1. This paper refers to the action in 2018 as a strike, which is what it was. Some proponents insisted on calling it a “walkout,” seeking to improve public perception of the protest. By any objective definition, the teachers went on strike.

  2. Franklin D. Roosevelt, “Letter on the Resolution of Federation of Federal Employees Against Strikes in Federal Service,” The American Presidency Project, https://www.presidency.ucsb.edu/node/208681.

  3. Calvin Coolidge, “A Telegram to Mr. Samuel Gompers: Boston September 14, 1919, https://www.coolidgefoundation.org/resources/telegram-to-samuel-gompers/.

  4. Franklin D. Roosevelt, “Letter on the Resolution of Federation of Federal Employees Against Strikes in Federal Service,” The American Presidency Project, https://www.presidency.ucsb.edu/node/208681.

  5. 29 U.S.C. §§ 151-169.

  6. Melissa Maynard, “Public Strikes Explained: Why There Aren’t More of Them,” Pew Stateline, Sept. 25, 2012, https://www.pewtrusts.org/en/research-and-analysis/blogs/stateline/2012/09/25/public-strikes-explained-why-there-arent-more-of-them (reporting that 39 states, in some form, prohibit striking by public employees).

  7. US Bureau of Labor Statistics, Work Stoppages Database, https://www.bls.gov/web/wkstp/monthly-listing.htm.

    Daniel DiSalvo, “The Trouble With Public Sector Unions,” National Affairs (Fall 2010) https://www.nationalaffairs.com/publications/detail/the-trouble-with-public-sector-unions.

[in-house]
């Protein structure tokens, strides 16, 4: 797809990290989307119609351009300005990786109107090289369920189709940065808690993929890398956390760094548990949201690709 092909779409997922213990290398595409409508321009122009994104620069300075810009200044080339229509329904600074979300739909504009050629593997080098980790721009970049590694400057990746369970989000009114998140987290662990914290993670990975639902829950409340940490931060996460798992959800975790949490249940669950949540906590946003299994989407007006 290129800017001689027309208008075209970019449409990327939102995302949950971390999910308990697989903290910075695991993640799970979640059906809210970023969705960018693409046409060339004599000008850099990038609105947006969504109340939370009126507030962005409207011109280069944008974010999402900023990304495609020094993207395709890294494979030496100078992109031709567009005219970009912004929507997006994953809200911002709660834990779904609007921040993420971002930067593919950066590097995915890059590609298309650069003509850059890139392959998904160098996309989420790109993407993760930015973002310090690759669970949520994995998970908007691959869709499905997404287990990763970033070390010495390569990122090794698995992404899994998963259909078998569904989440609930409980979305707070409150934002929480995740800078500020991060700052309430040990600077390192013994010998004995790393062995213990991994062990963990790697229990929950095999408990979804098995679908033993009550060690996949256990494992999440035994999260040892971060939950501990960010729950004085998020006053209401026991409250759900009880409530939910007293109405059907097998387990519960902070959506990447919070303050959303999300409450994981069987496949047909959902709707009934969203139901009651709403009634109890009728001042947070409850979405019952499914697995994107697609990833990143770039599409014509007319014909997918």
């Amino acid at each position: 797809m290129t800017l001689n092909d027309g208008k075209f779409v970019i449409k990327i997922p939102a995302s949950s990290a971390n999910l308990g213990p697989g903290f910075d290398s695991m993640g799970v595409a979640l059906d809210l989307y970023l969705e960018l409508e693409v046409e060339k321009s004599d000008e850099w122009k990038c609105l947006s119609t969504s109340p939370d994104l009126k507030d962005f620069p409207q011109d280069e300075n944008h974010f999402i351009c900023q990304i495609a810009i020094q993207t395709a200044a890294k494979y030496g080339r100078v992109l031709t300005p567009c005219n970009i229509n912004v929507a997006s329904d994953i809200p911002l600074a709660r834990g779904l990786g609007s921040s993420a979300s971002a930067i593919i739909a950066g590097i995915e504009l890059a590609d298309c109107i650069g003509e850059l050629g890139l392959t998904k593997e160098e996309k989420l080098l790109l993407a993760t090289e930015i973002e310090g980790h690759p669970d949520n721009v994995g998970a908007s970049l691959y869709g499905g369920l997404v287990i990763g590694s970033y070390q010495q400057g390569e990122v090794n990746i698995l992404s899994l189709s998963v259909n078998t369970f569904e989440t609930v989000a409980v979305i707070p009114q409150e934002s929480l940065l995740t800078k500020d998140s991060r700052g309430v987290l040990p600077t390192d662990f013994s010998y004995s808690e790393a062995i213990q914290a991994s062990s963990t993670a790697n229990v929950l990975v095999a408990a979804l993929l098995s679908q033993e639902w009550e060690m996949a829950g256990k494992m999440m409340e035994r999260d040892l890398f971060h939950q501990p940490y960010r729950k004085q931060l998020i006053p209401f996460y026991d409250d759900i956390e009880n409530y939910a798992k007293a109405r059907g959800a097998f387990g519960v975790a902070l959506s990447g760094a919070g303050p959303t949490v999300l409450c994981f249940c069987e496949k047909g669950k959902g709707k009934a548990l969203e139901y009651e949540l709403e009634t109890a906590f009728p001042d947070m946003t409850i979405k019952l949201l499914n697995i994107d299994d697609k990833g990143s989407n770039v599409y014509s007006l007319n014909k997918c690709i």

8. The Colorado Supreme Court has held that public employees have a qualified right to strike under Colorado law.

    See Martin v. Montezuma-Cortez School Dist., 841 P.2d 237 (Colo. 1992). The remaining states listed either ban public employee strikes via statute or courts have held strikes to be unlawful. E.g., Hoppy Kercheval, “Strikes by West Virginia School Teachers and Other Public Employees are Illegal,” Metro News West Virginia, June 5, 2019, https://wvmetronews.com/2019/06/05/strikes-by-west-virginia-school-teachers-and-other-public-employees-are-illegal/.

  9. “What Happens if Texas Teachers Strike?” The Classroom Teacher, Texas Classroom Teachers Association (Spring 2018), https://tcta.org/node/14745-what_happens_if_texas_teachers_strike.

  10. Matt Pearce, “In Oklahoma Schools, Bosses are Helping Teachers Go On Strike,” Los Angeles Times, March 29, 2018, https://www.latimes.com/nation/la-na-oklahoma-teachers-20180327-story.html.

  11. Independent School Dist. No. 89 of Oklahoma County v. Oklahoma City Federation of Teachers, 1980 OK 89, 612 P.2d 719 (Okla. 1980). The Court held that the statute only causes the union to lose its right to be recognized during the strike. The union is not de-certified or otherwise effected.

  12. Tex. Gov’t. Code Sec. 617.003.

  13. US Bureau of Labor Statistics, Work Stoppages Database, https://www.bls.gov/web/wkstp/monthly-listing.htm.

  14. 11 O.S. § 51-101.